Almost half of people who travel to work by train are frequently stressed by their journeys, a new survey suggests.
Issues caused by delays include missing out on time with family and friends (17 per cent), being disciplined at work (9 per cent) and additional childcare costs (6 per cent), according to the poll of 3,994 rail commuters commissioned by consumer group Which?.
Some 4 per cent of respondents said they have moved house as a result of train disruption.
One ex-Northern passenger, Jonathan Lee-Smith, was so fed up with his commute that he decided to relocate from Blackpool to Devon.
He said: "The problems with Northern meant I wasn't able to get to and from work when I needed to. It was affecting my sleep and social life. It made me miserable. It got to the point where I wasn't happy with anything so I decided to make a change."
Which? managing director of public markets Alex Hayman said: "It is shocking that a modern transport system is allowed to have such a negative impact on the people who rely on it every day.
"Its failures are affecting people's health and employment, and some are even forced to move home as a result of the disruption."
Separate Which? research indicated that consumer distrust of the rail industry has grown over the past year from 27 per cent to 32 per cent.
Out of 13 industry sectors and organisations only second hand car dealers are trusted less.
Train punctuality slumped to a 13-year low in 2018 due to a series of major issues.
One in seven trains were delayed by at least five minutes in the 12 months to December 8, which is the worst performance since September 2005.
The chaotic launch of new timetables, strikes, signalling failures and extreme weather are among the factors which wreaked havoc with trains last year.
The Department for Transport (DfT) has launched a review by former British Airways chief executive Keith Williams to consider all parts of the rail industry.
Mr Hayman said: "If the Government rail review is to have any hope of restoring faith in the system it must listen to passengers, who have too often been an afterthought.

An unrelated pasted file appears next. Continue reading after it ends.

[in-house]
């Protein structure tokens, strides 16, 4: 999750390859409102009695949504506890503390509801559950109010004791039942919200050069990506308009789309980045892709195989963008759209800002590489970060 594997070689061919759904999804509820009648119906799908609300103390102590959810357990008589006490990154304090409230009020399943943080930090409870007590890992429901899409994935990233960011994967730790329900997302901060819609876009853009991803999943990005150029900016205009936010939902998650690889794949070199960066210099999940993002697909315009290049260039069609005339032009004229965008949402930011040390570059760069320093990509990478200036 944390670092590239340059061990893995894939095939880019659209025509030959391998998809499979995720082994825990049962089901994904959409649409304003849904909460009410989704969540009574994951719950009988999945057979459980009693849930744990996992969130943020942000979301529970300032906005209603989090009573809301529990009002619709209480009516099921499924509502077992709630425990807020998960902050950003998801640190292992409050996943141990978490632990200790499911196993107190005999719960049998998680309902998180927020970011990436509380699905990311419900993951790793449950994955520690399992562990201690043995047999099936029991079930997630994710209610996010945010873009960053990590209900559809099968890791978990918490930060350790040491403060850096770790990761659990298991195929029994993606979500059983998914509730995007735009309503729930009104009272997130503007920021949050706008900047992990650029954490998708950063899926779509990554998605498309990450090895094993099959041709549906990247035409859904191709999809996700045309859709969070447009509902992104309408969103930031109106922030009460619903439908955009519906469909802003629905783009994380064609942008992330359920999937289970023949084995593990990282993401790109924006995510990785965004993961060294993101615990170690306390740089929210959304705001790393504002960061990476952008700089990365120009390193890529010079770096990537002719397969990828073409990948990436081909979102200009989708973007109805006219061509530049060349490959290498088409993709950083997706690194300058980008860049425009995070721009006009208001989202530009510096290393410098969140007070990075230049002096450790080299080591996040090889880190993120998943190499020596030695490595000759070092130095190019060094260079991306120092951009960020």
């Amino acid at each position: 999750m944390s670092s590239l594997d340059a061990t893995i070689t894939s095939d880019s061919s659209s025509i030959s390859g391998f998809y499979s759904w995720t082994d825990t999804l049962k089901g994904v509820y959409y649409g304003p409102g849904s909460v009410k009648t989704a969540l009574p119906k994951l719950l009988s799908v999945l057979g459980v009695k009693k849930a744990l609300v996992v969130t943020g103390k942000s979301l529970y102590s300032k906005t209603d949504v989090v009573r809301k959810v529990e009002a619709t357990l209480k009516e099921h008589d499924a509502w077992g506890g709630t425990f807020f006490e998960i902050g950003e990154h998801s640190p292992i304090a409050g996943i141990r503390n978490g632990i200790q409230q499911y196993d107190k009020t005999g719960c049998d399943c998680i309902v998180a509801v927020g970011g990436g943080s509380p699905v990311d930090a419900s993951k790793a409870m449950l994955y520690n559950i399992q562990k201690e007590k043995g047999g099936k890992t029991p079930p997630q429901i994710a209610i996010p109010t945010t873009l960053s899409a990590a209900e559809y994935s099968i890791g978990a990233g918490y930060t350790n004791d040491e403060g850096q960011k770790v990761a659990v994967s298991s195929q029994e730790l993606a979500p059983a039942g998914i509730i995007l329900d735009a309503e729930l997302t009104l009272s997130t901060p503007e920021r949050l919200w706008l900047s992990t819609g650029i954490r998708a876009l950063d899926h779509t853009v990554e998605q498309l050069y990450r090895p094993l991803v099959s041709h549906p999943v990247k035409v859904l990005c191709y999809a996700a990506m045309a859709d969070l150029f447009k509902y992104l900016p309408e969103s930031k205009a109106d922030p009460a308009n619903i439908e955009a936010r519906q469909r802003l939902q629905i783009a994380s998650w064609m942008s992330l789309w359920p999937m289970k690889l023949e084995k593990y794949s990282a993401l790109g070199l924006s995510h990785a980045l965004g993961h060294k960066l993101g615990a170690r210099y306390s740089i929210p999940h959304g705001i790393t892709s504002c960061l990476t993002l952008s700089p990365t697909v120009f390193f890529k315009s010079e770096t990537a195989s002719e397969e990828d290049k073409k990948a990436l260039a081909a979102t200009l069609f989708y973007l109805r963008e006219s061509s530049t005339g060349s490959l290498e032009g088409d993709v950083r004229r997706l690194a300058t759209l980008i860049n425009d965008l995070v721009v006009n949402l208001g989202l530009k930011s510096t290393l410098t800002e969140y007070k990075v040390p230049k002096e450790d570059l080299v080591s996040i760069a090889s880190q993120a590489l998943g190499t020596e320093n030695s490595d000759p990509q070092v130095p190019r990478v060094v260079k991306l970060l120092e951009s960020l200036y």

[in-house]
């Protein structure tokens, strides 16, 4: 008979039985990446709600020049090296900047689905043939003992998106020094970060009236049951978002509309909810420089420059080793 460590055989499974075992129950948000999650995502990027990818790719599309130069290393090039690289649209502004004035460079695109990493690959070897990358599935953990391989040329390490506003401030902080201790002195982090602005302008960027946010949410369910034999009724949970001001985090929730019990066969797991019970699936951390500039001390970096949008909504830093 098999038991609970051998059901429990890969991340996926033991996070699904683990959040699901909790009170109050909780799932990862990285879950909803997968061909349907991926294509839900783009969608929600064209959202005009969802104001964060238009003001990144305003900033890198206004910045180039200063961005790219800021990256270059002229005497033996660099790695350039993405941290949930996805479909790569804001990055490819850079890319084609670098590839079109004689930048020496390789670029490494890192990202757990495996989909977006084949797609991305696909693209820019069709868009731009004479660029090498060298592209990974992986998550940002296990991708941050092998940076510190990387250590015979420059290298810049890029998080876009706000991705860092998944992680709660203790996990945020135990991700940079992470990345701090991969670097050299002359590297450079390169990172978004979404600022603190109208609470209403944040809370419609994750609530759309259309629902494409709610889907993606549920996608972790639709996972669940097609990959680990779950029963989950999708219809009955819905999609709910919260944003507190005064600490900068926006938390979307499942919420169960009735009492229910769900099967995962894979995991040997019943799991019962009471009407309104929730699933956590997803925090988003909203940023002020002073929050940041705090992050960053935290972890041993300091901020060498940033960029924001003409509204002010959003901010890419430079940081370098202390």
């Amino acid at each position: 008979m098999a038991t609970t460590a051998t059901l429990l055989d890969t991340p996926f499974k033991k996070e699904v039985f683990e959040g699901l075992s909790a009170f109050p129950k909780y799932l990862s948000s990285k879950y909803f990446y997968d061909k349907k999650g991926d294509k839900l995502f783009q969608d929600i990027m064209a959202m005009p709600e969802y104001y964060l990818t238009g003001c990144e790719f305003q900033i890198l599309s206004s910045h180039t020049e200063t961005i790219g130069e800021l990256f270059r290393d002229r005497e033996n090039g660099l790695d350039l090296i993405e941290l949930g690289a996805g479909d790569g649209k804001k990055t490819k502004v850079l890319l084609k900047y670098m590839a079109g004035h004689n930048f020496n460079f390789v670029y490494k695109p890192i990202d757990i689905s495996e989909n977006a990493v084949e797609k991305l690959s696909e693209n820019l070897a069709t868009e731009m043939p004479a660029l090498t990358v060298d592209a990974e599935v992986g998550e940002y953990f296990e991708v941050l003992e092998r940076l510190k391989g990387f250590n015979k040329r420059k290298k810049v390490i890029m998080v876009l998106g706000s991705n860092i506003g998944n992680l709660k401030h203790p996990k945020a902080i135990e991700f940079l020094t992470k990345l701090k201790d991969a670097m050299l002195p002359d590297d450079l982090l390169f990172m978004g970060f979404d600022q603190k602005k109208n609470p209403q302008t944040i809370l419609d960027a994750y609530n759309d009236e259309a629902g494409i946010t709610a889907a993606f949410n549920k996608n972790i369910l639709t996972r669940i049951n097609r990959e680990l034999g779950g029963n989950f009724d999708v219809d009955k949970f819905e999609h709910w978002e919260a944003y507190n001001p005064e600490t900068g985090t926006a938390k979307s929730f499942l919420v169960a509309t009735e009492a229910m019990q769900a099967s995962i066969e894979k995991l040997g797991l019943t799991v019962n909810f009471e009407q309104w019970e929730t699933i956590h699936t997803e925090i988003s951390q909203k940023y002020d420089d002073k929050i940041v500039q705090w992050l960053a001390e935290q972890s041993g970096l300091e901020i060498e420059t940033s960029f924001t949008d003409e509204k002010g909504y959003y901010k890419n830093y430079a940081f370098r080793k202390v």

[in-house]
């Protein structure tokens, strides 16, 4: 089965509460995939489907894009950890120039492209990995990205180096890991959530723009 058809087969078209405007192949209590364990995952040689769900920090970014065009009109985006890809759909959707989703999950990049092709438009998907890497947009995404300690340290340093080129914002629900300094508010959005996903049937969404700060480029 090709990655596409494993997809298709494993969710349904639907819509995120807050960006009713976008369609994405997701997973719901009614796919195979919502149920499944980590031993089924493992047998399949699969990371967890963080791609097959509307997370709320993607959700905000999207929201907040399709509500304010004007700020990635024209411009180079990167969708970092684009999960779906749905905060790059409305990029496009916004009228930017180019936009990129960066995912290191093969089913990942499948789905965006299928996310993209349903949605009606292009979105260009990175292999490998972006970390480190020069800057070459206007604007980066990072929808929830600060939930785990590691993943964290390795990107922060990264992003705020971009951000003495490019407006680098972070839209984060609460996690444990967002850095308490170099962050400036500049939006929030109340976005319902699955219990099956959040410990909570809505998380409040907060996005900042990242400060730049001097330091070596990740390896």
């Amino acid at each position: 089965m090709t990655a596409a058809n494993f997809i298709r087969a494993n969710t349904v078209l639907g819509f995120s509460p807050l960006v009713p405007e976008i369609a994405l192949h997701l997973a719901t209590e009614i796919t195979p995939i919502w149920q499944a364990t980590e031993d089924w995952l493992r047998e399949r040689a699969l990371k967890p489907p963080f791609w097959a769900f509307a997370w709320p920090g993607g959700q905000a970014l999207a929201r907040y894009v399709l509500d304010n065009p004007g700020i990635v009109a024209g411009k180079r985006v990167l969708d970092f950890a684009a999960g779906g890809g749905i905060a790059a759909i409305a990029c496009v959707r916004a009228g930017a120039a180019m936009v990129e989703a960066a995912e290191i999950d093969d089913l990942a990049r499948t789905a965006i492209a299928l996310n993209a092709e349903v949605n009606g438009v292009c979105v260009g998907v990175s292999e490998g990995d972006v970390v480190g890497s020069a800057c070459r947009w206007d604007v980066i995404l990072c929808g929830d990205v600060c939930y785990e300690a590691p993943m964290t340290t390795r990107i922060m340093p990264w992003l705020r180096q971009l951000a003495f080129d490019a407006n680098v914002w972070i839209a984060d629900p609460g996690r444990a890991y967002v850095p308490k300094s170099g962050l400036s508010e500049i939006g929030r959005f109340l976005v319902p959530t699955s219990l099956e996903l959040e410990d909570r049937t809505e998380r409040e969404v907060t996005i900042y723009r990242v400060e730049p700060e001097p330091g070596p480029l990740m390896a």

"However, train companies should not wait for the results of the review to take action. The industry must start putting the interests of passengers first to address the chronic issues identified in our survey."
Robert Nisbet, regional director at rail industry body the Rail Delivery Group, said: "We want people to have punctual, stress-free journeys and rail companies are working together to improve, with December's punctuality the best in five years.
"As part of our long-term plan we're rebuilding key parts of the network to improve punctuality and putting thousands of new and refurbished carriages on track to make journeys more comfortable.
"We want to go even further, which is why we support more fundamental reform of the railway that sees the public and private sectors working together to unlock benefits for the economy and our customers."
A DfT spokesman said: "Passengers deserve a safe, reliable and punctual service.
"That's why we've introduced new measures on compensation, an independent rail ombudsman and more speedy, one-click compensation.
"We're also investing a record £48bn to modernise our network and deliver significant improvements in performance, punctuality and capacity."
On Tuesday, passenger watchdog Transport Focus will publish the results of its latest rail passenger satisfaction survey of more than 25,000 travellers, including a ranking of train operators.